Only the Good Buy Young
Wednesday, October 26, 2005
Paul Newland stood in the newly updated kitchen of a Germantown townhouse on a recent afternoon. It was Sunday, open house day. The price tag on this one was $280,000.
Newland, who works at the State Department, liked the place -- the finished basement, hardwood floors, the big fenced-in back yard. But he was worried. He had just lent his girlfriend a couple of thousand dollars, so his liquidity was seriously in doubt.
Still, Newland was determined to buy. Though just 30 years old, he was worried that time was running out.
"I feel like if I don't buy now, I'll never be able to live in Washington," Newland said. "And if I don't do it now, nothing will be in my range."
The Washington area's booming housing market and a strong economy that keeps producing high-paying professional jobs have created a new breed of home buyer. Like Newland, they are in their twenties to early thirties and have come of age in an era when six-way bidding wars are standard. Their mantra is buy now -- condos, townhouses, suburban colonials -- or get left in the dust. And many are relying on creative financing -- from interest-only loans to going in with their roommates -- to make sure they don't miss out.
Young buyers' "willingness to consider taking financial risks is much, much higher than it used to be," said Keene Taylor Jr. of Taylor Foster real estate, whose firm has worked with a handful of clients under the age of 25. "They're not in a position where taking a chance is as scary as for somebody who's got kids at home to feed."
Home buyers between the ages of 18 and 34 made up 39 percent of the market last year, according to the most recent data from the National Association of Realtors. And 12 percent of first-time home buyers were younger than 25. Similar statistics from the Washington area are not available, but anecdotal evidence suggests that real estate fever -- even at a time when the local market seems to be softening -- is not just something for baby boomers and Generation X.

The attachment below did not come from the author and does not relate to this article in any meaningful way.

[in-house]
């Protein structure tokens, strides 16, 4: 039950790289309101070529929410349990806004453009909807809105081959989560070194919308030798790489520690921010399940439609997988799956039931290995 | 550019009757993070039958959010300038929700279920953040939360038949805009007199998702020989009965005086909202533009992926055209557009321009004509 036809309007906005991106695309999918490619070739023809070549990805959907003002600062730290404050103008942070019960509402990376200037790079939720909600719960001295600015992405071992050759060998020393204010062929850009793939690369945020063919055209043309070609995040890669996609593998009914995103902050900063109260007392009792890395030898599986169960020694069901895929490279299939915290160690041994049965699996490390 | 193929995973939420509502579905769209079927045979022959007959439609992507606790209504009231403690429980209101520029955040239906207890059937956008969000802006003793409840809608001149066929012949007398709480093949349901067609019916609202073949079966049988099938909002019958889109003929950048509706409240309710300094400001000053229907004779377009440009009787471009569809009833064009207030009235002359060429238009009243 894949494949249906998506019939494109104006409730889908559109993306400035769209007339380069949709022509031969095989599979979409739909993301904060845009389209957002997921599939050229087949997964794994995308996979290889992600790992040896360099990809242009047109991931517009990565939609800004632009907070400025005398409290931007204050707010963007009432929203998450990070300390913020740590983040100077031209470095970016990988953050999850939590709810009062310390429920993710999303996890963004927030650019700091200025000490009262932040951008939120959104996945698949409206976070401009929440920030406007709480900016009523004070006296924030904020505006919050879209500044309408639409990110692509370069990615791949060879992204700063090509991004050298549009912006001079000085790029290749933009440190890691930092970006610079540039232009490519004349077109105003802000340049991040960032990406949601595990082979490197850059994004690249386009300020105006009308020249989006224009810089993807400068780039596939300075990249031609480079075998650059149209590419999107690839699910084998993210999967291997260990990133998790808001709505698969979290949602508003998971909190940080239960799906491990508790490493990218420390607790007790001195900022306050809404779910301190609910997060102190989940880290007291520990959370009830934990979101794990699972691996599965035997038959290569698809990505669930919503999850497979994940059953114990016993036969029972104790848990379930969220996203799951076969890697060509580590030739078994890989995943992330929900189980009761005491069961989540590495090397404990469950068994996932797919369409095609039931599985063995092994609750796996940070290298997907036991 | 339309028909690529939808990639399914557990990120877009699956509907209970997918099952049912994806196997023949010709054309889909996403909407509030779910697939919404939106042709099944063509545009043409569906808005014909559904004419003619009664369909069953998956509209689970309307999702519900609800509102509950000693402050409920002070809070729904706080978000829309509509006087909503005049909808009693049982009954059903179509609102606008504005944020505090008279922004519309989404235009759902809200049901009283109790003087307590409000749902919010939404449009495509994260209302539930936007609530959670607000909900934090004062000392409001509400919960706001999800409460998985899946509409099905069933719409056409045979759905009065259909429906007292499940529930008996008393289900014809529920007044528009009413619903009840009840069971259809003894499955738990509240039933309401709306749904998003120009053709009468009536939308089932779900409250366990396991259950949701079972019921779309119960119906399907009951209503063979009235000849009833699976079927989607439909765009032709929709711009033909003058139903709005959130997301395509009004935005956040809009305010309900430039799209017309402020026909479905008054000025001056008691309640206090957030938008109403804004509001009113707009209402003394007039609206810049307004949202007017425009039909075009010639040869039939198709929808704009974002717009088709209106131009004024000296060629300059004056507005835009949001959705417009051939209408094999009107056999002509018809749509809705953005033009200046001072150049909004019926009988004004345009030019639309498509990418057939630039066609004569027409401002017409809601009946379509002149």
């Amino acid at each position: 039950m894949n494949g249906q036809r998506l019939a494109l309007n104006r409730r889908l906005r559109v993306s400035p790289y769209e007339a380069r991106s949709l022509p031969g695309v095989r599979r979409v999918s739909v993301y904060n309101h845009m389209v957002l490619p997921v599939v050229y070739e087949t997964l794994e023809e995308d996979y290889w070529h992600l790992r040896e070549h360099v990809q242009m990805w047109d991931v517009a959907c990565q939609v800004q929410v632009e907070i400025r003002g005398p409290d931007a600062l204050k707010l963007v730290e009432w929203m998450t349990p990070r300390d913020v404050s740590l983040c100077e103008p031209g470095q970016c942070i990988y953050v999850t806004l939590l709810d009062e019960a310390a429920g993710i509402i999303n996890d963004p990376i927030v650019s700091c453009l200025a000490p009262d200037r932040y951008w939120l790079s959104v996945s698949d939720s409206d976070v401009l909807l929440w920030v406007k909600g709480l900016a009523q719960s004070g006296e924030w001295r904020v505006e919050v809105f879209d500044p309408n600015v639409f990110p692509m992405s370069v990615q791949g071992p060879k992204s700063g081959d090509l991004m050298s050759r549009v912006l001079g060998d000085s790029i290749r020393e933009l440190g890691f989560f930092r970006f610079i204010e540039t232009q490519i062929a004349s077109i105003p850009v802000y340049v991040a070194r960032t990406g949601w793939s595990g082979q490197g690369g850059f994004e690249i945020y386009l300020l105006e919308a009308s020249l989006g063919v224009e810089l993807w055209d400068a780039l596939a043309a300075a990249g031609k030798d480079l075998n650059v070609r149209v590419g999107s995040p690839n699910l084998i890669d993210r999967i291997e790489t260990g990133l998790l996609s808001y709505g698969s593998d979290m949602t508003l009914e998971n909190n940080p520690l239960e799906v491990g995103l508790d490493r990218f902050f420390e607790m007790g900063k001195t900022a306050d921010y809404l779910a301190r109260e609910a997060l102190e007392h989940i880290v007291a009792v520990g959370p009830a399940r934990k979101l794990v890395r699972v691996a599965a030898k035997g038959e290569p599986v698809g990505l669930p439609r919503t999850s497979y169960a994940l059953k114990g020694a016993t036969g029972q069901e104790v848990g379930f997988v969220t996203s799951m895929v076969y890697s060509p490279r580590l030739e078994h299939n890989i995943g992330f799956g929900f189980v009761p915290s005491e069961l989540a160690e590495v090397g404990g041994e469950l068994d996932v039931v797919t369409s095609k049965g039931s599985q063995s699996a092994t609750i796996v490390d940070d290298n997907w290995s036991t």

Dissecting mortgages has become a hot topic of conversation in the local bar scene. Friends compete for bragging rights in snaring the lowest interest rate. Social groups like District-based Professionals in the City have added home-buying seminars to their lineup of happy hours, speed dating and trips to Iceland.
Everyone, it seems, has a friend like Elizabeth Goldman, who works in marketing and public relations, and at age 26 is on her second home.
Goldman bought her first condo in 2003, when she was 24, with money saved up from lifeguarding in high school and savings bonds from her grandparents because she couldn't shake the feeling that she was wasting money paying rent for an apartment in Centreville.
"I figured, hey, I could probably afford to buy something."
After boning up on real estate jargon and ditching a lender who refused to use e-mail, Goldman clinched a contract on a 625-square-foot, one-bedroom condo in McLean for $157,000. She put down 5 percent, mortgaged 80 percent and took out a line of credit for the remaining 15 percent. She sold it last summer for $300,000.